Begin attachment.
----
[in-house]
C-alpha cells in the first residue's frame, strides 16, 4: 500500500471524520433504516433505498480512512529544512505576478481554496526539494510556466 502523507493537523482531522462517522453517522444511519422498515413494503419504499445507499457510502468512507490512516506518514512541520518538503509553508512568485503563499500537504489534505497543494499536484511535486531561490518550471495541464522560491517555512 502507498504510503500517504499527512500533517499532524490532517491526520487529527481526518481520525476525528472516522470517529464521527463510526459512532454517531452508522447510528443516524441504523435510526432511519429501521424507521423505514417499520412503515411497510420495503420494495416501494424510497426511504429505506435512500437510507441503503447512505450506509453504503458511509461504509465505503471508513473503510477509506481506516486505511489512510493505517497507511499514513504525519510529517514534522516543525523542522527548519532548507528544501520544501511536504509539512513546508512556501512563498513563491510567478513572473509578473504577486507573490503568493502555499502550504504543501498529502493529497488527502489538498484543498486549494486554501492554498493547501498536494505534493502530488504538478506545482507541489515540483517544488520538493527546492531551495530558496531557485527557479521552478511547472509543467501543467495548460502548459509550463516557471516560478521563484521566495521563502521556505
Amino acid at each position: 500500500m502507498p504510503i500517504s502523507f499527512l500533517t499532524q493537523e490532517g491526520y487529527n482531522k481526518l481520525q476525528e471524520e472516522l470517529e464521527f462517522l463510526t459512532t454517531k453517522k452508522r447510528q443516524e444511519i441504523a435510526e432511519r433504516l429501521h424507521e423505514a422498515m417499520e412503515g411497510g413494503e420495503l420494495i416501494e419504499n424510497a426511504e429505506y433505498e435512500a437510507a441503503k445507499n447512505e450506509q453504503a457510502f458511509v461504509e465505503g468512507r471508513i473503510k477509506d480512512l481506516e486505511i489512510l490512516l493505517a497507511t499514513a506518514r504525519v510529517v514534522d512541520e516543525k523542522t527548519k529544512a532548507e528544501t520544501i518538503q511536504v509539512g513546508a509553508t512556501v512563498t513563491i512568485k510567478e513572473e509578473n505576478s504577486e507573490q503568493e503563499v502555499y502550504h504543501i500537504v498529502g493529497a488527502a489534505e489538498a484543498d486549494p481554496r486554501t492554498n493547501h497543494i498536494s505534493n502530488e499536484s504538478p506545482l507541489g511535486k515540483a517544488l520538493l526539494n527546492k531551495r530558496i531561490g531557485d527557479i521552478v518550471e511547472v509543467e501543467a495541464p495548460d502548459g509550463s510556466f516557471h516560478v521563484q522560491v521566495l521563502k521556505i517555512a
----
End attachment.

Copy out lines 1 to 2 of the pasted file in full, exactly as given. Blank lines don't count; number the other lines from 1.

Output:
[in-house]
C-alpha cells in the first residue's frame, strides 16, 4: 500500500471524520433504516433505498480512512529544512505576478481554496526539494510556466 502523507493537523482531522462517522453517522444511519422498515413494503419504499445507499457510502468512507490512516506518514512541520518538503509553508512568485503563499500537504489534505497543494499536484511535486531561490518550471495541464522560491517555512 502507498504510503500517504499527512500533517499532524490532517491526520487529527481526518481520525476525528472516522470517529464521527463510526459512532454517531452508522447510528443516524441504523435510526432511519429501521424507521423505514417499520412503515411497510420495503420494495416501494424510497426511504429505506435512500437510507441503503447512505450506509453504503458511509461504509465505503471508513473503510477509506481506516486505511489512510493505517497507511499514513504525519510529517514534522516543525523542522527548519532548507528544501520544501511536504509539512513546508512556501512563498513563491510567478513572473509578473504577486507573490503568493502555499502550504504543501498529502493529497488527502489538498484543498486549494486554501492554498493547501498536494505534493502530488504538478506545482507541489515540483517544488520538493527546492531551495530558496531557485527557479521552478511547472509543467501543467495548460502548459509550463516557471516560478521563484521566495521563502521556505